The violence in Mexico is accelerating. This can only put more pressure on Mexicans to immigrate to America. There are perhaps 20 million, maybe more illegals already here. It looks like the Democrat master plan is to give all illegals amnesty as part of their plan to become the dominant political party in the U.S. for 100 years. While many Democrats today might think this is good will they still think this when the inevitale result will be more illegal immigration and more amnesty ad infinitum. If the Democrats fail to do this before the election it seems likely they will do it after the election while they have a "lame duck" majority. How will this affect you? Well, you will have to pay more taxes for increased benefits and free health care. Probably a lot more taxes. Your children may not be able to get into colleges since the new "minority" will have to have preferences (even though there is no history of discrimination). Ditto for jobs and all opportunities we take for granted. I don't want this to sound anti-anything and I don't intend it that way. I doubt that Mexicans would be pleased if the border was thrown open to Americans to go down there and buy cheap properties and get special privilages and it all caused their taxes to increase and their children to suffer. It is the situation that is untenable not the people. I don't think any politicians have the guts to deal with this problem except to cave in and give everyone amnesty. Oh sure, they will call it something else but the same day it is signed every illegal will become legal and can be hired to take your job. Will it really matter what it is called? This is going to happen and it is your fault (all voters) as much as it is our politicians fault. You may well find that the thing you need to "prep" for is sudden overpopulation, crippling taxes, permenant under-employment and the collapse of the middle class. Just saying...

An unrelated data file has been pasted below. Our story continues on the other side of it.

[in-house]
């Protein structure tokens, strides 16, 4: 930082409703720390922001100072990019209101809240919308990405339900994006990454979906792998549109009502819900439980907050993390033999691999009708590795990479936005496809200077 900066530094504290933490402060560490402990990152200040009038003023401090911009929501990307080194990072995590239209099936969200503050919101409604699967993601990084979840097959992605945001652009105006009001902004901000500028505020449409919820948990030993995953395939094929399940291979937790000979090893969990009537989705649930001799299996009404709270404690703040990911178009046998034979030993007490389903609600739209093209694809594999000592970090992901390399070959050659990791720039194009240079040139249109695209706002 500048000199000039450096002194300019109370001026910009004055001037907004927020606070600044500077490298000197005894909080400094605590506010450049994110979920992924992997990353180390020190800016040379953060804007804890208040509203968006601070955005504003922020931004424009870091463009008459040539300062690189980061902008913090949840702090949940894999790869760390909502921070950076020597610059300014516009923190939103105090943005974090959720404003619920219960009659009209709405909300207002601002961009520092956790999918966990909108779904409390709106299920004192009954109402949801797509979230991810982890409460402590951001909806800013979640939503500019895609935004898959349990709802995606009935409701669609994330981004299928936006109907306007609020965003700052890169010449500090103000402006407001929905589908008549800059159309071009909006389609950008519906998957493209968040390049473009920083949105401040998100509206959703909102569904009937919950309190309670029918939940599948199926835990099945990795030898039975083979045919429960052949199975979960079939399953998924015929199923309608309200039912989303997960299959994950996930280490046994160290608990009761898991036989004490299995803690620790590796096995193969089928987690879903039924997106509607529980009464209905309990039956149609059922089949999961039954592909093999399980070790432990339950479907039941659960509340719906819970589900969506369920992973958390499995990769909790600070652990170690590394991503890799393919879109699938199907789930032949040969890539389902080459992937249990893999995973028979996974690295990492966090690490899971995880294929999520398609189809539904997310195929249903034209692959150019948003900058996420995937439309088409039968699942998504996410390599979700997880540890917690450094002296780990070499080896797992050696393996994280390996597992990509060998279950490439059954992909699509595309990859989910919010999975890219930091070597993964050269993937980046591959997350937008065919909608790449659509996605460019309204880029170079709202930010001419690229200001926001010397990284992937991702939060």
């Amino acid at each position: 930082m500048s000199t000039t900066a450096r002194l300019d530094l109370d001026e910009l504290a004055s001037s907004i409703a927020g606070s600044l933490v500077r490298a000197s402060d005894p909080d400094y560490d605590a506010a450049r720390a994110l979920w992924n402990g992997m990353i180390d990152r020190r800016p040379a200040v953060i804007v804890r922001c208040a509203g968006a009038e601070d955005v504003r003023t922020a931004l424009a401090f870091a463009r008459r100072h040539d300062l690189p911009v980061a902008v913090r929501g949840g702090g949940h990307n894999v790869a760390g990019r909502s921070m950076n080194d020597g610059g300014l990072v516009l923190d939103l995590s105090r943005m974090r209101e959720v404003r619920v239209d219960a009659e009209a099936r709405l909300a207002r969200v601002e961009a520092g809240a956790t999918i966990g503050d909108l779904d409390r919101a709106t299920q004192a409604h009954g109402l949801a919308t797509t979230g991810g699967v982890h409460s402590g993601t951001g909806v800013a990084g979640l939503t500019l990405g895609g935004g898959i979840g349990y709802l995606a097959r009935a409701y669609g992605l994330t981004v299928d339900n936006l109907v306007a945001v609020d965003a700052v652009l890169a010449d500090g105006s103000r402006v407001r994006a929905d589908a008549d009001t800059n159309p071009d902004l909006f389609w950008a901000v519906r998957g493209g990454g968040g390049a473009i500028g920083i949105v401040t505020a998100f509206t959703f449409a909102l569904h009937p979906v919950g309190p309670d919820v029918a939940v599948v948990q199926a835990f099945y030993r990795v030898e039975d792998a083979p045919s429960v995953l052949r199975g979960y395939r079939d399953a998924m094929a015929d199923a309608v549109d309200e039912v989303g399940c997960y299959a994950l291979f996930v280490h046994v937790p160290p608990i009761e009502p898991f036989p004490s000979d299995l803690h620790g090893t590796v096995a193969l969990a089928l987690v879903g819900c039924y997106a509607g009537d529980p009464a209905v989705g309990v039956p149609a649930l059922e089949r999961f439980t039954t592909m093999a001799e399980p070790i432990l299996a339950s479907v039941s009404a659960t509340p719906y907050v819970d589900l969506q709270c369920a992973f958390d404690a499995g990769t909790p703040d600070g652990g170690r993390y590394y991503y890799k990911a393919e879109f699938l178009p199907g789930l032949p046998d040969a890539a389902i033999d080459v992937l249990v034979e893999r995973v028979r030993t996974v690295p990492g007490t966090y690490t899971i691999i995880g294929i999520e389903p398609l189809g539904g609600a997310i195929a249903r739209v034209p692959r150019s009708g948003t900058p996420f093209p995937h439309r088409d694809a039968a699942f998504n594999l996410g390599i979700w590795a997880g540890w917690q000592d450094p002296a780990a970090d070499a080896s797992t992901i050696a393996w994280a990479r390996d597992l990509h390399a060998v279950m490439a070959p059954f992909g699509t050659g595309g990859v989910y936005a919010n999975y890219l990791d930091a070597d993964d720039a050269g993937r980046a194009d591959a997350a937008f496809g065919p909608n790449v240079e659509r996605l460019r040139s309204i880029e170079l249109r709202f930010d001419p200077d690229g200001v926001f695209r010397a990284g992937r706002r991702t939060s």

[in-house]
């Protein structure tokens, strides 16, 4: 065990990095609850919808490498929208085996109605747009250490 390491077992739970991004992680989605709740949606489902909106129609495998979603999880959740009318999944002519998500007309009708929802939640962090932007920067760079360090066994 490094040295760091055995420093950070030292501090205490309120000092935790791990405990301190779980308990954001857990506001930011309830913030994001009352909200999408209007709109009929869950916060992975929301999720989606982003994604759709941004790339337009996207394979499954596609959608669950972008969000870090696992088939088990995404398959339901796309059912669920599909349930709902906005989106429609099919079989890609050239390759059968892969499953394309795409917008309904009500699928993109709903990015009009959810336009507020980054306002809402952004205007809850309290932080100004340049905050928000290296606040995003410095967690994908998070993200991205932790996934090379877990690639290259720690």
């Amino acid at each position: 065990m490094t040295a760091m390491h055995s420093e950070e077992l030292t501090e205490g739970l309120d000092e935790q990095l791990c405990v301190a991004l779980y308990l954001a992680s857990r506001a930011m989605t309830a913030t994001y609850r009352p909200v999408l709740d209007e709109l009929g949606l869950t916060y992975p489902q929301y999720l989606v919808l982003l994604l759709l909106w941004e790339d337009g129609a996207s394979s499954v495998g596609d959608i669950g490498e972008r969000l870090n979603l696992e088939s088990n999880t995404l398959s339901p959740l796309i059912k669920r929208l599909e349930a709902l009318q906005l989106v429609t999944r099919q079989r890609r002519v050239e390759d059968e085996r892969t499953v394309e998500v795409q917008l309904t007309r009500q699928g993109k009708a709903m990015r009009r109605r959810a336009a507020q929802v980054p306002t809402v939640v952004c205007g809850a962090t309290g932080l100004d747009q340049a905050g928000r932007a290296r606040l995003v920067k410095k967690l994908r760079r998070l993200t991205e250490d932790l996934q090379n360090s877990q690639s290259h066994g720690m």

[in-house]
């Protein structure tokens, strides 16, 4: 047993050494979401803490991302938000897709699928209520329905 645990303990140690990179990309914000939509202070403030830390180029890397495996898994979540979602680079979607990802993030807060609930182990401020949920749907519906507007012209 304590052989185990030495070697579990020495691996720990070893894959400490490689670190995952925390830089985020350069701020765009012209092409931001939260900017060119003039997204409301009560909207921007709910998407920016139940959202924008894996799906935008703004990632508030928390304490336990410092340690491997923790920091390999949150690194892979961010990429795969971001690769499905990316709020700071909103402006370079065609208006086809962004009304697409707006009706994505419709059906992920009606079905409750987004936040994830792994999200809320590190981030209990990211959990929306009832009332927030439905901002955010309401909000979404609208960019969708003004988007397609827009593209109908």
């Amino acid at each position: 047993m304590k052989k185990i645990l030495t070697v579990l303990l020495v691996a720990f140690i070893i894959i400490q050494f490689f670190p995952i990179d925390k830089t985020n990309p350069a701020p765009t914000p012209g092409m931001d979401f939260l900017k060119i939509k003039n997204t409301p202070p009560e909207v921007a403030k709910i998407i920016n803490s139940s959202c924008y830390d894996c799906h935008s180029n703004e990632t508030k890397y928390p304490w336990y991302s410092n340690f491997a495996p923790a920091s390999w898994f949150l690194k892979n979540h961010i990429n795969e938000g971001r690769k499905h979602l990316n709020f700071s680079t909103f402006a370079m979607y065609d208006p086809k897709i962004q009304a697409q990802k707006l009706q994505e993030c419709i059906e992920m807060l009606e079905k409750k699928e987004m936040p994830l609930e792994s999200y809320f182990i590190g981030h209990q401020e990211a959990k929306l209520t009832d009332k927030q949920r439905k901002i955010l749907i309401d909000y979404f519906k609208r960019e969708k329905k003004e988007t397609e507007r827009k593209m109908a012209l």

MikeH. said...

In terms of numbers of folks who are on the pro immigration side of the debate, it is important to remember Alinsky's Rule # 1: Make your opponent think there are far larger numbers on your side. It's all about the use of smoke, mirrors and the thickness of the schmooze you spread on the public's cracker.

The pro-gressives want us to believe there a far greater numbers who want open borders (with open arms extended) than there really are. For them, it has the potential to become a win / win.

Win 1: They flood the country with a bunch of instant new Americans who will show their gratitude in the polling booths. Or